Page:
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Education and Emotion: Industrial Revelation’s D'Vonne Lewis Talks About Black History Month

Black History Month, Interviews
photo by Alley Rutzel

In celebration of Black History Month, KEXP’s Alina Santillan interviewed numerous local and national African American artists about what Black History Month and Black Future mean to them. D'Vonne Lewis is a self-taught musician/drummer/poet with a background in gospel, funk, and rhythm and blues. He is also the grandson of the late-great 'Godfather of Rock and Roll/Soul', legend, Dave Lewis. You, of course, know him from KEXP favorites Industrial Revelation

KEXP: What does Black History Month mean to you?

I remember in school, you felt it more. More of an impact. Now as an adult, you gotta kinda search for what's happening during Black History Month, during the month of February. But in schools, you say, it's February, and you start seeing all the Harriet Tubman pictures, poster of Malcolm X, Frederick Douglass. I had to study up on it more than all the books that have come out in the library. So you're like, "oh, I need to read a book on this black history individual who stood up for rights for us," or who has gone through some type of struggle or whatever. It means a lot to me personally, because I was always very intrigued and wanting to know. 

Is there something that you wanted to see, or want to see, differently when we're talking about Black History Month? Or do you wish that the education you were getting when you were younger -- as a black artist, as a black man -- was different? 

In school, they give you just such a basic surface history. They don't go into names or go deeper. So, I think it's up to the individual if they want to learn and get deeper into black history. And the people, I think they have to do the digging. If you want to be a great musician, you gotta put in your own practice time, study up, listen to records. Nobody's going to say, "oh, listen to this record." You got to do the digging. Also, I think it's very important to educate yourself. I know in this day and age, there are a lot of distractions, so it could be hard to really focus, but it is important.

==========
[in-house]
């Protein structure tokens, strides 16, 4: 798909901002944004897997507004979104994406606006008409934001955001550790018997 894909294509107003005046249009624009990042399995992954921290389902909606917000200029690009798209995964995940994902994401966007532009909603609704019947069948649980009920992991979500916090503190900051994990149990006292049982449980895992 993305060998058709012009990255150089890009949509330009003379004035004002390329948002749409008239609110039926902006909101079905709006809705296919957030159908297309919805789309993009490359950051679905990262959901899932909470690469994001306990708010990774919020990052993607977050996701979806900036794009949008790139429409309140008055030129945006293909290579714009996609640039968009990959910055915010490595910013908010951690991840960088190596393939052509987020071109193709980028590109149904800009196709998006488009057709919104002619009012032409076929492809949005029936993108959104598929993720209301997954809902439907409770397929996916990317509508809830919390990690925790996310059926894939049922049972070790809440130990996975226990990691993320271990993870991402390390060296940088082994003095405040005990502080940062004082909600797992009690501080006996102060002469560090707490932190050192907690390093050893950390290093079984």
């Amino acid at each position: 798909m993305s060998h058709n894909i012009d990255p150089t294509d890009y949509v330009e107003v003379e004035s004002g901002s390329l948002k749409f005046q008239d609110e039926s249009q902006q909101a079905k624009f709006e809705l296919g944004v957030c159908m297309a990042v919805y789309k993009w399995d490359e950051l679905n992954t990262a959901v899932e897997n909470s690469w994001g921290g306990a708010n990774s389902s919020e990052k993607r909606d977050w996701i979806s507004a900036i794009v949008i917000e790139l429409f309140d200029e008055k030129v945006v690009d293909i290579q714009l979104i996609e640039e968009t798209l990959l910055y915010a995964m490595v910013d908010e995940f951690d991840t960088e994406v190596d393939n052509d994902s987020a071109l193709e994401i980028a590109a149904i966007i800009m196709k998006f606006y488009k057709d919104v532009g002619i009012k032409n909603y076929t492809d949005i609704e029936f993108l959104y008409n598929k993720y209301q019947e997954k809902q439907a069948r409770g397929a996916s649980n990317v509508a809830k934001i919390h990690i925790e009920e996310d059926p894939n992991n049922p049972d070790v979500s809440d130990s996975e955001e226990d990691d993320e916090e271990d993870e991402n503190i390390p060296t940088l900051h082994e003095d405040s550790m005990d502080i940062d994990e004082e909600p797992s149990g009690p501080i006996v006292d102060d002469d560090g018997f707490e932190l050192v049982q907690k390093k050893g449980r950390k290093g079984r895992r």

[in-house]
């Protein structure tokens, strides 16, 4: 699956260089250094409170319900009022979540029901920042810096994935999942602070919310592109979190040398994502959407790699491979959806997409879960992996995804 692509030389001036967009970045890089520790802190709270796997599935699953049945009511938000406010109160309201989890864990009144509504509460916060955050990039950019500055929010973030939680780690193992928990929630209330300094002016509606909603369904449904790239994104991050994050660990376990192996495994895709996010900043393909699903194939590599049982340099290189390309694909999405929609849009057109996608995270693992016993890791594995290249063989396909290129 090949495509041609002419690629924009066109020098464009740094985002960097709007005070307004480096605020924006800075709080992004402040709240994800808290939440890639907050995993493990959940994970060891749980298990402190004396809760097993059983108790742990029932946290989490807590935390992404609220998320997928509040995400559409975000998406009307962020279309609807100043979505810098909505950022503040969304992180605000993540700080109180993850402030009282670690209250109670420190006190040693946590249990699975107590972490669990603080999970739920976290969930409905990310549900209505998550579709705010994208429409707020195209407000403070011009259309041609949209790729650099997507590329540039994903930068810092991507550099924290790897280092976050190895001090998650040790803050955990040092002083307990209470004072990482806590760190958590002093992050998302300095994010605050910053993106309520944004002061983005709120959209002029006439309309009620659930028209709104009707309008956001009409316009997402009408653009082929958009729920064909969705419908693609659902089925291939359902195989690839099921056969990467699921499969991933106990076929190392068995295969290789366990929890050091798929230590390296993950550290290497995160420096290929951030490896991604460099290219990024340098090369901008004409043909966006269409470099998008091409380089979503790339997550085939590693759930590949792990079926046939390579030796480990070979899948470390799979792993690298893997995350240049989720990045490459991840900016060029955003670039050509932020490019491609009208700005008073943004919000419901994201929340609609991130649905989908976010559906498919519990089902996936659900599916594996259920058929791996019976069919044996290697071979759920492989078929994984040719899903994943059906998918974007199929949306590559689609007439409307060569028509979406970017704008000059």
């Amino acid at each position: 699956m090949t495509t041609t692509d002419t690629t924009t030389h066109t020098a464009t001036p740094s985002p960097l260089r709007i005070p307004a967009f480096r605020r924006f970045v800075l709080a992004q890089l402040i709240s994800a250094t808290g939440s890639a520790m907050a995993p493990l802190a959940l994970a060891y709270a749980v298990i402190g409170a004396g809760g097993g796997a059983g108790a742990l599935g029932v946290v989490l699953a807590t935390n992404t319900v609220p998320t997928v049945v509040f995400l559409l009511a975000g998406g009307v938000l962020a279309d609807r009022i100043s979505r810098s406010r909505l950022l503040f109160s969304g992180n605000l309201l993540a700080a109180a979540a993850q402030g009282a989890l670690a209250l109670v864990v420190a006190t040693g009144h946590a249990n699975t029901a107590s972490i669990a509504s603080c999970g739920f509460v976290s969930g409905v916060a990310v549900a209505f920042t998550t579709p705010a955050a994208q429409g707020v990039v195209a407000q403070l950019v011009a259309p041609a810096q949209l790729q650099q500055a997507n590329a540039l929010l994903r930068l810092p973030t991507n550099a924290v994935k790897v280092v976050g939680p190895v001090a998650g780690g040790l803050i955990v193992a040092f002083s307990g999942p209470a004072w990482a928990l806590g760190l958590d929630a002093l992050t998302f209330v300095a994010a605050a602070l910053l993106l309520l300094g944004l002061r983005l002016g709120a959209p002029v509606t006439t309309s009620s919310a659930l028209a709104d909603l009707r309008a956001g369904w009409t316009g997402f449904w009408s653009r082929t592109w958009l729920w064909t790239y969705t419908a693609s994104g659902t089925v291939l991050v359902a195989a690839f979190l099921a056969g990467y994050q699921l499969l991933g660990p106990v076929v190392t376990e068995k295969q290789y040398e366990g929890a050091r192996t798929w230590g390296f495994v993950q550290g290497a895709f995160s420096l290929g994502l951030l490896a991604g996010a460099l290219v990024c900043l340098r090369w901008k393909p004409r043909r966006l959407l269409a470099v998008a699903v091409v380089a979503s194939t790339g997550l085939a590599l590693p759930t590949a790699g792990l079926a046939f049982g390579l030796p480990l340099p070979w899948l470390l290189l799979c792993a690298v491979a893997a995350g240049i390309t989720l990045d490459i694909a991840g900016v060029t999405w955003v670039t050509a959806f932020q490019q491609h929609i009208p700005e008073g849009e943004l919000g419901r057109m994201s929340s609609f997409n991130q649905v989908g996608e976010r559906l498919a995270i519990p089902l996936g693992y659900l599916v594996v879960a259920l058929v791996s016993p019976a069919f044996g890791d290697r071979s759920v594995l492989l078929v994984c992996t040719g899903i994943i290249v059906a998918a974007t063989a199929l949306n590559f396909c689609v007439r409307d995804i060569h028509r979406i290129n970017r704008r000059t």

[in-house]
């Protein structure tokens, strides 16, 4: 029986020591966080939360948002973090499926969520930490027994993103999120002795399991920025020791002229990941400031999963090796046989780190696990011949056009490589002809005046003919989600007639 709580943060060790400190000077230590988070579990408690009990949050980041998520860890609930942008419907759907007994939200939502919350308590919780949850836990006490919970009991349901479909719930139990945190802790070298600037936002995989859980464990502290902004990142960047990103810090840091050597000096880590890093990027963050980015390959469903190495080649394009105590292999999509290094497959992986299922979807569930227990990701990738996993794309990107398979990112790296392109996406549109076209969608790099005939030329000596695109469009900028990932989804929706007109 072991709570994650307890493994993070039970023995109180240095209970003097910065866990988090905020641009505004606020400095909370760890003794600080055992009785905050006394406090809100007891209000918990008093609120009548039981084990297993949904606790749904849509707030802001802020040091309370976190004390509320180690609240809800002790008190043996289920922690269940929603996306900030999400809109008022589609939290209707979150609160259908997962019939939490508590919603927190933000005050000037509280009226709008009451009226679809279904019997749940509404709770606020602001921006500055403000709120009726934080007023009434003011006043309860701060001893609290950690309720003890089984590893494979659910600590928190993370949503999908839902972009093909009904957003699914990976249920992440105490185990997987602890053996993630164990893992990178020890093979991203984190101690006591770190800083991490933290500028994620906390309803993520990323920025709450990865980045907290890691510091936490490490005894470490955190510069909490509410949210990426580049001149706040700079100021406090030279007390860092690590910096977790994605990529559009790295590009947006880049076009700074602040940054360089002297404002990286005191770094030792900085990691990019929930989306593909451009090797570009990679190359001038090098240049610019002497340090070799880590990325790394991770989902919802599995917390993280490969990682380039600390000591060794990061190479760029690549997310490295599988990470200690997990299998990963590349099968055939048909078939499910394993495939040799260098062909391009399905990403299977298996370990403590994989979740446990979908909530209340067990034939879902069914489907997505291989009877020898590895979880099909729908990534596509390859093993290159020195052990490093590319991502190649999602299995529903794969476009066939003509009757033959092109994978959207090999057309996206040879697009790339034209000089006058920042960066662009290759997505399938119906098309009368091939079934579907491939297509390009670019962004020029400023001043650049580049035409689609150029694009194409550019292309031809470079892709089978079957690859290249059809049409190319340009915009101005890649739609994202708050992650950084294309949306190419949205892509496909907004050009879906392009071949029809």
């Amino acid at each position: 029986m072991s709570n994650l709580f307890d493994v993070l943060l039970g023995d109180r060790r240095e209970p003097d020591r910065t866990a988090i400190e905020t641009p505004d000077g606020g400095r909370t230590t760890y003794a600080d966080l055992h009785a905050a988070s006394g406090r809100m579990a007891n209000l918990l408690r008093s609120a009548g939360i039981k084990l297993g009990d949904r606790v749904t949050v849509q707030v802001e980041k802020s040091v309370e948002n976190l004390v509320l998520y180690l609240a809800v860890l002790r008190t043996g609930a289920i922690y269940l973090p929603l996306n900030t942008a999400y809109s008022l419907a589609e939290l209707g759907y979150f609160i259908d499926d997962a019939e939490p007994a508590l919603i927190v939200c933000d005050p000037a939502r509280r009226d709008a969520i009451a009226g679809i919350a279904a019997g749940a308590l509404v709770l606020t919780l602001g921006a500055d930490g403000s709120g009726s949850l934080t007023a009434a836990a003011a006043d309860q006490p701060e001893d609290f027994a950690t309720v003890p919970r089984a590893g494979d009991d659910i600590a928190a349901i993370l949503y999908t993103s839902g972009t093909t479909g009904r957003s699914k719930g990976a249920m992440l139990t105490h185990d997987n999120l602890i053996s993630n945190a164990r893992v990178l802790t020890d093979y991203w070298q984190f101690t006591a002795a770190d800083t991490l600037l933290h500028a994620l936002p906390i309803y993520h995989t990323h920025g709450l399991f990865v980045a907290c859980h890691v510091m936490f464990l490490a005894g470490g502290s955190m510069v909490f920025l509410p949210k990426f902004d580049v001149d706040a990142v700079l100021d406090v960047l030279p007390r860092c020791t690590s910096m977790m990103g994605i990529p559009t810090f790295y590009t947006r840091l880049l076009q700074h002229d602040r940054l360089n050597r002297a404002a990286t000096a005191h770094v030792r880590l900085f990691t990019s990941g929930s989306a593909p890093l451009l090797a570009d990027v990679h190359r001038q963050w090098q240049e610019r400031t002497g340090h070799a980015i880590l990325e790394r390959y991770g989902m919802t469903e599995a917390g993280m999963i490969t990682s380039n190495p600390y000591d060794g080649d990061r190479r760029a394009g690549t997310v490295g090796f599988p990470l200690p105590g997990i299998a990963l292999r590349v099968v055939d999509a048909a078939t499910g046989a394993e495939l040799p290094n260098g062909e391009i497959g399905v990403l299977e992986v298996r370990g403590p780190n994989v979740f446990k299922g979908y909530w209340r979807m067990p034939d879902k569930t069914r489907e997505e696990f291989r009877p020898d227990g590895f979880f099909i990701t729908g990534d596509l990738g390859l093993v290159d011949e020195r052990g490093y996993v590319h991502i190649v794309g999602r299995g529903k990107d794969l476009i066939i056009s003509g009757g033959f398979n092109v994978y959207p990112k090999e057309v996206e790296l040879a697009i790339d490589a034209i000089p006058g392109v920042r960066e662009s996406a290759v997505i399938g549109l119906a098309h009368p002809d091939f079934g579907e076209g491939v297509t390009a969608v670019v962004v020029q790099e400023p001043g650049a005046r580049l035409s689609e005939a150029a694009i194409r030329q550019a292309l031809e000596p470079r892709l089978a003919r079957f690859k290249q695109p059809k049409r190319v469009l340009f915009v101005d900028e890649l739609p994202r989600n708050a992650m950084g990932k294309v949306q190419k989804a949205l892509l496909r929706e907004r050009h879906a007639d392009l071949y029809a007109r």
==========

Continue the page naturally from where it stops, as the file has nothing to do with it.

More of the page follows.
What were some influential artists for you growing up? 

When I was younger, my mom played a lot of soul and R&B music around the house. A big group I remember was Earth, Wind, & Fire. Frankie Beverly & Maze. I was more into, like, Michael Jackson. He's a big influence on me. As I got older and was playing more music, then you start learning about like Duke Ellington, and the whole jazz renaissance and that art form, and then to John Coltrane. Those were always big influences. Bob Marley, also. 

And then another one, my grandfather. He was a big organ player in Seattle, and he was one of the first black musicians to play with white musicians. His name was Dave Lewis. I was learning from family members, and reading about him, and people telling me they used to go to his gigs, and my teachers say that he played at the dances. And he had a few hits. It just made me want to pursue music even more. He had his own band, so I was like, okay, I'm going to start my own band. (laughs) Just to keep it going, that legacy. And I was already doing it but I didn't realize how big of an impact he had on the city until later. I went to the funeral, reading the eulogy, like, "What? Nobody in the family ever told me." But ever since then, I was like, OK, I'm really going to go for it now. 

He never saw me play or anything, which is kind of weird, but I think we were just so... when I used to hang out with him, I was like fifth grade, sixth grade. And then he started getting sick. When we did hang out, we were probably just catching up, getting to know each other. But we spent a lot of time together. But too bad we couldn't play or talk about music. 

Why do you think that music matters? 

The feeling. You know, as a band, as Industrial Revelation, we're not playing nothing that's never been played. No new notes, no song formed is different, but I was talking with a buddy of mine and he's like, what makes somebody say, "Oh yeah, that was great," is that you can feel it from those people who are performing. They make it believable, they feel it themselves. And I think that's what's most important. You know, it's like, you see all different types of theatre. You know, dramas, Shakespeare -- it could be 10 different Shakespeare performances going on, but there's a few that you're like, "that was good" -- same dialogue, but because the person or that theater, they feel it. I think more from the heart, you know. 

It's always the emotion for me. I don't really care how proficient a musician or artist is. But as long as I can see him feel it -- yeah, that's really key. And I think that's spreads worldwide. That's why music, I feel, is a language that could be spread throughout the world. You could understand rhythm and feel feelings. If you're from India and somebody's from Russia, they could merge together and make beautiful music. Because you're trying to find that emotion together within themselves first and then bring it and have that dialogue. And I think that's why music is important. 

For more and a litany of amazing interviews featuring the incredible African-American musical artists that have shaped our lives, click here for all our Black History Month coverage.

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